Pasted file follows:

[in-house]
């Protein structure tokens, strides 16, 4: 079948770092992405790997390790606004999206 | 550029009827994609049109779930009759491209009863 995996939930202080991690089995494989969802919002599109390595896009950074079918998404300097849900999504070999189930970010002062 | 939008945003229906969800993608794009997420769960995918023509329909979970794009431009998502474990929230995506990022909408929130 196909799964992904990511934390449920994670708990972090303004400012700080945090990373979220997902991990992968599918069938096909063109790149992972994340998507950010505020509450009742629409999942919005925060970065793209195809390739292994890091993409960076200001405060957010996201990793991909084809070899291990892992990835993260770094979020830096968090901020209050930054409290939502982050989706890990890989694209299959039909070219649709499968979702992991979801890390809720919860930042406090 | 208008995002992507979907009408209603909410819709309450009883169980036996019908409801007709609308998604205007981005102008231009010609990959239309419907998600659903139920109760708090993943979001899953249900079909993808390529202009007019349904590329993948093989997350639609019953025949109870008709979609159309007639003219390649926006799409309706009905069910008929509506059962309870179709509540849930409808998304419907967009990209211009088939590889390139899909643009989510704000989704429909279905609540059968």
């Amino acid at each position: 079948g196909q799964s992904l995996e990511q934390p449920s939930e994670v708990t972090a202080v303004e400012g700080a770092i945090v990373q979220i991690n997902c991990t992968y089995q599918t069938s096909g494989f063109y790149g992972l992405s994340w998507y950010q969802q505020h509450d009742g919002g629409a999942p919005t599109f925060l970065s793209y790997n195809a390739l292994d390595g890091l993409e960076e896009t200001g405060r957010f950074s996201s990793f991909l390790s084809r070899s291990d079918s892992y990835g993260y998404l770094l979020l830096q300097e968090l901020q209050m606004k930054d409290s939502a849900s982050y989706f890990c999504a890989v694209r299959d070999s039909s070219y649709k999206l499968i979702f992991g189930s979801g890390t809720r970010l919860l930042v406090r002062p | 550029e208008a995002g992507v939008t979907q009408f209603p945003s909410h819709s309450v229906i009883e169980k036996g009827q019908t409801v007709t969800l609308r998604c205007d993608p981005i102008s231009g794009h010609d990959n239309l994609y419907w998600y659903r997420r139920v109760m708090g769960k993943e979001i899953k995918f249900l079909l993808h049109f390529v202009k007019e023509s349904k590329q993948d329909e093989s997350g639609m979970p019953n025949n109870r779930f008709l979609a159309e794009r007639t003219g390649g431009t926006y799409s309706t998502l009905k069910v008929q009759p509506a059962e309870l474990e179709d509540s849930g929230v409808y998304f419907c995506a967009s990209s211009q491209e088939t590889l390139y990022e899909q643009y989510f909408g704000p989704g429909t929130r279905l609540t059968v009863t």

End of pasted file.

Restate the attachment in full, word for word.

[in-house]
């Protein structure tokens, strides 16, 4: 079948770092992405790997390790606004999206 | 550029009827994609049109779930009759491209009863 995996939930202080991690089995494989969802919002599109390595896009950074079918998404300097849900999504070999189930970010002062 | 939008945003229906969800993608794009997420769960995918023509329909979970794009431009998502474990929230995506990022909408929130 196909799964992904990511934390449920994670708990972090303004400012700080945090990373979220997902991990992968599918069938096909063109790149992972994340998507950010505020509450009742629409999942919005925060970065793209195809390739292994890091993409960076200001405060957010996201990793991909084809070899291990892992990835993260770094979020830096968090901020209050930054409290939502982050989706890990890989694209299959039909070219649709499968979702992991979801890390809720919860930042406090 | 208008995002992507979907009408209603909410819709309450009883169980036996019908409801007709609308998604205007981005102008231009010609990959239309419907998600659903139920109760708090993943979001899953249900079909993808390529202009007019349904590329993948093989997350639609019953025949109870008709979609159309007639003219390649926006799409309706009905069910008929509506059962309870179709509540849930409808998304419907967009990209211009088939590889390139899909643009989510704000989704429909279905609540059968």
């Amino acid at each position: 079948g196909q799964s992904l995996e990511q934390p449920s939930e994670v708990t972090a202080v303004e400012g700080a770092i945090v990373q979220i991690n997902c991990t992968y089995q599918t069938s096909g494989f063109y790149g992972l992405s994340w998507y950010q969802q505020h509450d009742g919002g629409a999942p919005t599109f925060l970065s793209y790997n195809a390739l292994d390595g890091l993409e960076e896009t200001g405060r957010f950074s996201s990793f991909l390790s084809r070899s291990d079918s892992y990835g993260y998404l770094l979020l830096q300097e968090l901020q209050m606004k930054d409290s939502a849900s982050y989706f890990c999504a890989v694209r299959d070999s039909s070219y649709k999206l499968i979702f992991g189930s979801g890390t809720r970010l919860l930042v406090r002062p | 550029e208008a995002g992507v939008t979907q009408f209603p945003s909410h819709s309450v229906i009883e169980k036996g009827q019908t409801v007709t969800l609308r998604c205007d993608p981005i102008s231009g794009h010609d990959n239309l994609y419907w998600y659903r997420r139920v109760m708090g769960k993943e979001i899953k995918f249900l079909l993808h049109f390529v202009k007019e023509s349904k590329q993948d329909e093989s997350g639609m979970p019953n025949n109870r779930f008709l979609a159309e794009r007639t003219g390649g431009t926006y799409s309706t998502l009905k069910v008929q009759p509506a059962e309870l474990e179709d509540s849930g929230v409808y998304f419907c995506a967009s990209s211009q491209e088939t590889l390139y990022e899909q643009y989510f909408g704000p989704g429909t929130r279905l609540t059968v009863t």